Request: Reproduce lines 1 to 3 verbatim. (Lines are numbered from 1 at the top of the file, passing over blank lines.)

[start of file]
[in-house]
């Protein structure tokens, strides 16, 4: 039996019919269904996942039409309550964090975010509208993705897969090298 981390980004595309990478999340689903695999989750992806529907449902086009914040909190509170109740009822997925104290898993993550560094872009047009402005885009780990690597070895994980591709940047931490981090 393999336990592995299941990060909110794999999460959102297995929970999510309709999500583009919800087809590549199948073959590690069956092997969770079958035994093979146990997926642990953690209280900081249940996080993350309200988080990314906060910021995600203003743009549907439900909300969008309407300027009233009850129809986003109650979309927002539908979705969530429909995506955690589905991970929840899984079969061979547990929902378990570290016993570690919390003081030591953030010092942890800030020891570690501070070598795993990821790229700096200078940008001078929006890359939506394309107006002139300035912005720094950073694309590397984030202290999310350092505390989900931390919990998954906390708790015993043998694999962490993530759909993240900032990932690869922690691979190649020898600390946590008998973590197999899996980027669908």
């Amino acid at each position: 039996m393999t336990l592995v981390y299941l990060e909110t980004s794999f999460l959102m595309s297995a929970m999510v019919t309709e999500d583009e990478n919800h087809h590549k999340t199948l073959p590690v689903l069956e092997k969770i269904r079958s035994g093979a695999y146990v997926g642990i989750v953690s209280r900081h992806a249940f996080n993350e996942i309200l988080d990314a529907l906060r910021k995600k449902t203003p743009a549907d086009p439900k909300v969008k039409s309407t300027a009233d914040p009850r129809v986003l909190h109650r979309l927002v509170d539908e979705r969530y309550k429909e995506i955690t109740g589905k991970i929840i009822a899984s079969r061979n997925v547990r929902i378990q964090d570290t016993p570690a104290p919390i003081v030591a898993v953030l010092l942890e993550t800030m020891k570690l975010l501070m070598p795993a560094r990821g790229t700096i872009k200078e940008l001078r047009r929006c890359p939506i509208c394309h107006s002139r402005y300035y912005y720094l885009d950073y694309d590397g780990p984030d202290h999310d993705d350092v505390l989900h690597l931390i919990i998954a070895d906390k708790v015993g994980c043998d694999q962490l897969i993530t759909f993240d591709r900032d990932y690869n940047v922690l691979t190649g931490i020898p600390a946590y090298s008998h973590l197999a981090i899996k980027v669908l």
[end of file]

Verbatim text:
[in-house]
């Protein structure tokens, strides 16, 4: 039996019919269904996942039409309550964090975010509208993705897969090298 981390980004595309990478999340689903695999989750992806529907449902086009914040909190509170109740009822997925104290898993993550560094872009047009402005885009780990690597070895994980591709940047931490981090 393999336990592995299941990060909110794999999460959102297995929970999510309709999500583009919800087809590549199948073959590690069956092997969770079958035994093979146990997926642990953690209280900081249940996080993350309200988080990314906060910021995600203003743009549907439900909300969008309407300027009233009850129809986003109650979309927002539908979705969530429909995506955690589905991970929840899984079969061979547990929902378990570290016993570690919390003081030591953030010092942890800030020891570690501070070598795993990821790229700096200078940008001078929006890359939506394309107006002139300035912005720094950073694309590397984030202290999310350092505390989900931390919990998954906390708790015993043998694999962490993530759909993240900032990932690869922690691979190649020898600390946590008998973590197999899996980027669908």
């Amino acid at each position: 039996m393999t336990l592995v981390y299941l990060e909110t980004s794999f999460l959102m595309s297995a929970m999510v019919t309709e999500d583009e990478n919800h087809h590549k999340t199948l073959p590690v689903l069956e092997k969770i269904r079958s035994g093979a695999y146990v997926g642990i989750v953690s209280r900081h992806a249940f996080n993350e996942i309200l988080d990314a529907l906060r910021k995600k449902t203003p743009a549907d086009p439900k909300v969008k039409s309407t300027a009233d914040p009850r129809v986003l909190h109650r979309l927002v509170d539908e979705r969530y309550k429909e995506i955690t109740g589905k991970i929840i009822a899984s079969r061979n997925v547990r929902i378990q964090d570290t016993p570690a104290p919390i003081v030591a898993v953030l010092l942890e993550t800030m020891k570690l975010l501070m070598p795993a560094r990821g790229t700096i872009k200078e940008l001078r047009r929006c890359p939506i509208c394309h107006s002139r402005y300035y912005y720094l885009d950073y694309d590397g780990p984030d202290h999310d993705d350092v505390l989900h690597l931390i919990i998954a070895d906390k708790v015993g994980c043998d694999q962490l897969i993530t759909f993240d591709r900032d990932y690869n940047v922690l691979t190649g931490i020898p600390a946590y090298s008998h973590l197999a981090i899996k980027v669908l």